Panhypopituitarism

Definition

The pituitary gland is found at the base of the brain. It produces several important hormones that control the production of other hormones made by glands in the body. In panhypopituitarism, the gland produces an insufficient amount of hormones.

Pituitary Gland
Nucleus factsheet image
Copyright © Nucleus Medical Media, Inc.

Causes

This condition is most often caused by damage to the gland. In adults, it is usually a result of pituitary surgery. In children, damage to the pituitary gland may be caused by:

  • Infection
  • Stroke
  • Genetic factors
  • Tumor on or near the pituitary gland
  • Cancer that has spread
  • Injury
  • No known cause

Risk Factors

These risk factors increase your chance of developing panhypopituitarism. Tell your doctor if you have any of these risk factors:

Symptoms

Compression of the Tumor

Compression of the tumor on local structures, especially the nerves of the eyes, can cause:

  • Blurred vision
  • Loss of visual field
  • Poor temperature control

Insufficient Hormones

  • Insufficient levels of gonadotropins can cause:
    • In premenopausal women: missed menstrual cycles, infertility , osteoporosis , vaginal dryness, loss or reduction in female characteristics
    • In men: impotence , reduced size of testes, decreased production of sperm, infertility , breast enlargement, reduced muscle mass, loss or reduction in male characteristics (eg, beard growth)
  • Insufficient levels of growth hormone can cause:
    • In children: stunted growth or dwarfism
    • In adults: weakness, obesity , reduced cardiac output, low blood sugar levels, and reduced exercise tolerance
  • Insufficient levels of thyroid-stimulating hormones can lead to:
    • Underactive thyroid , which causes confusion, hair loss, weakness, slow heart rate, muscle stiffness, intolerance to cold, constipation , weight gain, and dry skin
  • Insufficient corticotrophic levels can lead to:
    • Underactive adrenal gland, which causes low blood pressure, low blood sugar , fatigue, weight loss, vomiting, and low stress tolerance—This can be life-threatening.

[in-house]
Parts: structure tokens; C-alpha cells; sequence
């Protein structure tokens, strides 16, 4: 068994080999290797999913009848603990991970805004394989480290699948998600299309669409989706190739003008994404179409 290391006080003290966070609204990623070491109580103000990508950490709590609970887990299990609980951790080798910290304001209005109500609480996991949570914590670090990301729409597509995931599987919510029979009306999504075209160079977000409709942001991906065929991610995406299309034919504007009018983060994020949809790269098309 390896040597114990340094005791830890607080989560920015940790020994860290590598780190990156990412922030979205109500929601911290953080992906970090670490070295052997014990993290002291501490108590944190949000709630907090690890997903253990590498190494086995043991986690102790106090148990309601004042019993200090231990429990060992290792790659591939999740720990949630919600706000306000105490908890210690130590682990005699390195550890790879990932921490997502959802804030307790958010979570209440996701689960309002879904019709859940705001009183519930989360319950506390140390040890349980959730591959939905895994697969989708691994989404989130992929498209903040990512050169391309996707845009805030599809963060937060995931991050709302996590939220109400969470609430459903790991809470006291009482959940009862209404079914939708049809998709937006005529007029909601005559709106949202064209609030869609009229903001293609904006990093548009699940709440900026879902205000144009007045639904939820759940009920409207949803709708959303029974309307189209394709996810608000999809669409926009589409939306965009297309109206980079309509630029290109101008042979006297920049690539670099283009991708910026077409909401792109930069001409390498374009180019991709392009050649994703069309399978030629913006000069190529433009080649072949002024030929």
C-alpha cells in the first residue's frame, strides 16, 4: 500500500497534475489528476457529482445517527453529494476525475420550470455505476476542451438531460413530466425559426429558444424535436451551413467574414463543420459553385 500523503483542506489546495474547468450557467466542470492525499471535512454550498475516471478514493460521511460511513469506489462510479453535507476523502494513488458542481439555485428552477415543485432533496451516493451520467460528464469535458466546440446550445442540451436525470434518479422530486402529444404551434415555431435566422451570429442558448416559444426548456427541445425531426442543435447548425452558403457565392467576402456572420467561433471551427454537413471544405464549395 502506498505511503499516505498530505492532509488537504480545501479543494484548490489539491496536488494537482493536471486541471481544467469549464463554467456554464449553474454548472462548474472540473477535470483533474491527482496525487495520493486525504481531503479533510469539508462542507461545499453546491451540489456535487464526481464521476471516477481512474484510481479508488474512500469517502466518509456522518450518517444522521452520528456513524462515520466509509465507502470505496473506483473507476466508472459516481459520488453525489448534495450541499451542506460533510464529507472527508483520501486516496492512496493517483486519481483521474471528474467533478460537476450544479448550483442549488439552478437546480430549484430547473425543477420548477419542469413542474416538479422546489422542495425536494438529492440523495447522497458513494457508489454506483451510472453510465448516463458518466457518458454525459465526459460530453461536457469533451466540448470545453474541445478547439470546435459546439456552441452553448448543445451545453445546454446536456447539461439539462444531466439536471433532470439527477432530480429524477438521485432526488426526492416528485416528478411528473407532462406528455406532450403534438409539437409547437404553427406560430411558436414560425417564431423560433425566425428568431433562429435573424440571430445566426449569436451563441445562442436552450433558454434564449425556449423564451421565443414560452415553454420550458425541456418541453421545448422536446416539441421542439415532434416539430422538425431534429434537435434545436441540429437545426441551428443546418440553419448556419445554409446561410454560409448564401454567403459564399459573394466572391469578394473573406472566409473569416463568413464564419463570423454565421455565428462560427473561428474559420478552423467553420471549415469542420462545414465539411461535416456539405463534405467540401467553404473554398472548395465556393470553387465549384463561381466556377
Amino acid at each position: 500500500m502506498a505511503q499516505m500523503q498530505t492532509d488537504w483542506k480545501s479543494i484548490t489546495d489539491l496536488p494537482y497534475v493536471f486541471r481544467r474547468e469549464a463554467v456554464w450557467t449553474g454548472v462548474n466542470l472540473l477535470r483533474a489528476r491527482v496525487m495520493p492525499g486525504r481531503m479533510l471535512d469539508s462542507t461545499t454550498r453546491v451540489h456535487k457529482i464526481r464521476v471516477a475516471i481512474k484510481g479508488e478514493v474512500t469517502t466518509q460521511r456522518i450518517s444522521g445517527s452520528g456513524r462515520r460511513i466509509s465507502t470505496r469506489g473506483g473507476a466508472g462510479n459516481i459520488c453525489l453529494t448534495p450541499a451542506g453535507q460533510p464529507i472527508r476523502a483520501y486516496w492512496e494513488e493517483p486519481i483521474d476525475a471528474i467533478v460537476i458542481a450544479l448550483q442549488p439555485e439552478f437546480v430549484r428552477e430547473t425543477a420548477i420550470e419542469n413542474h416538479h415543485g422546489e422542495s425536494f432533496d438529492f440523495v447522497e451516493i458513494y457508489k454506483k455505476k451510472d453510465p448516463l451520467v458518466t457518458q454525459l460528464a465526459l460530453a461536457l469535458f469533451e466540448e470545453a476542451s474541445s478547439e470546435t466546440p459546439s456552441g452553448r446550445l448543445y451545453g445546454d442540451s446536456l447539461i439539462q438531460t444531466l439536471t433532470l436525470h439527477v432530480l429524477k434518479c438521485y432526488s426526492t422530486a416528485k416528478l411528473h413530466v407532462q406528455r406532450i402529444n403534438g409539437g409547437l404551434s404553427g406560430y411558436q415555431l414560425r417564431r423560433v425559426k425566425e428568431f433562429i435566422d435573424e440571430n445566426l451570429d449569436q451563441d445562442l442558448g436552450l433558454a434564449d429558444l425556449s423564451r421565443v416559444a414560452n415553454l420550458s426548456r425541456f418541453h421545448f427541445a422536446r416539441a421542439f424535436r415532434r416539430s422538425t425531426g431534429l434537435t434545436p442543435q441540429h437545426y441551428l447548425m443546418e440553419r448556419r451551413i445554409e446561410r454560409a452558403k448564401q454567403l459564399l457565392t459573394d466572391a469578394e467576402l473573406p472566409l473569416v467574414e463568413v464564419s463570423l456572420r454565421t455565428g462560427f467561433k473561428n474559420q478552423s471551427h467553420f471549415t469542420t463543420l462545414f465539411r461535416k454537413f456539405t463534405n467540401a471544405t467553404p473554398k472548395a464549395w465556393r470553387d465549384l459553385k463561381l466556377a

• Excessive prolactin levels can cause:
    • In women: missed periods, infertility, and milk secretion
    • In men: reduced facial and body hair, small testes
  • Insufficient antidiuretic hormone (rare) can cause:
    • Excessive thirst and frequent urination
    • Night-time urination

Diagnosis

Your doctor will ask about your symptoms and medical history. A physical exam will be done.

Tests may include the following:

  • MRI scan —a test that uses magnetic waves to make pictures of structures inside the body
  • Blood tests—Blood tests—to measure pituitary, as well as target gland hormone levels
  • Stimulation tests—to test the maximum capacity of the endocrine glands, usually of the pituitary gland
  • Semen analysis—in males suspected of infertility

Treatment

Talk with your doctor about the best plan for you. Treatment depends on the cause of the condition. The goal of treatment is to restore normal blood hormone levels of thyroid, adrenal, estrogen or testosterone, and sometimes growth hormone.

Treatment options include:

  • Hormone replacement therapy—based on what types of hormones are missing
  • Tumor removal—done if the cause of the damage is a tumor
  • Radiation therapy —done if the cause of the damage is a cancer or tumor

Prevention

The majority of causes are not preventable. Injury prevention can prevent some cases.

Revisions

All EBSCO Publishing proprietary, consumer health and medical information found on this site is accredited by URAC. URAC's Health Web Site Accreditation Program requires compliance with 53 rigorous standards of quality and accountability, verified by independent audits. To send comments or feedback to our Editorial Team regarding the content please email us at HLEditorialTeam@ebscohost.com.

This content is reviewed regularly and is updated when new and relevant evidence is made available. This information is neither intended nor implied to be a substitute for professional medical advice. Always seek the advice of your physician or other qualified health provider prior to starting any new treatment or with questions regarding a medical condition.

Editorial Policy | Privacy Policy | Terms and Conditions | Support
Copyright © 2008 EBSCO Publishing. All rights reserved.

Is joint pain affecting your quality of life? Take this free online health risk assessment to find out. You’ll be able to estimate your personal joint pain and identify risk factors that you may be able to improve.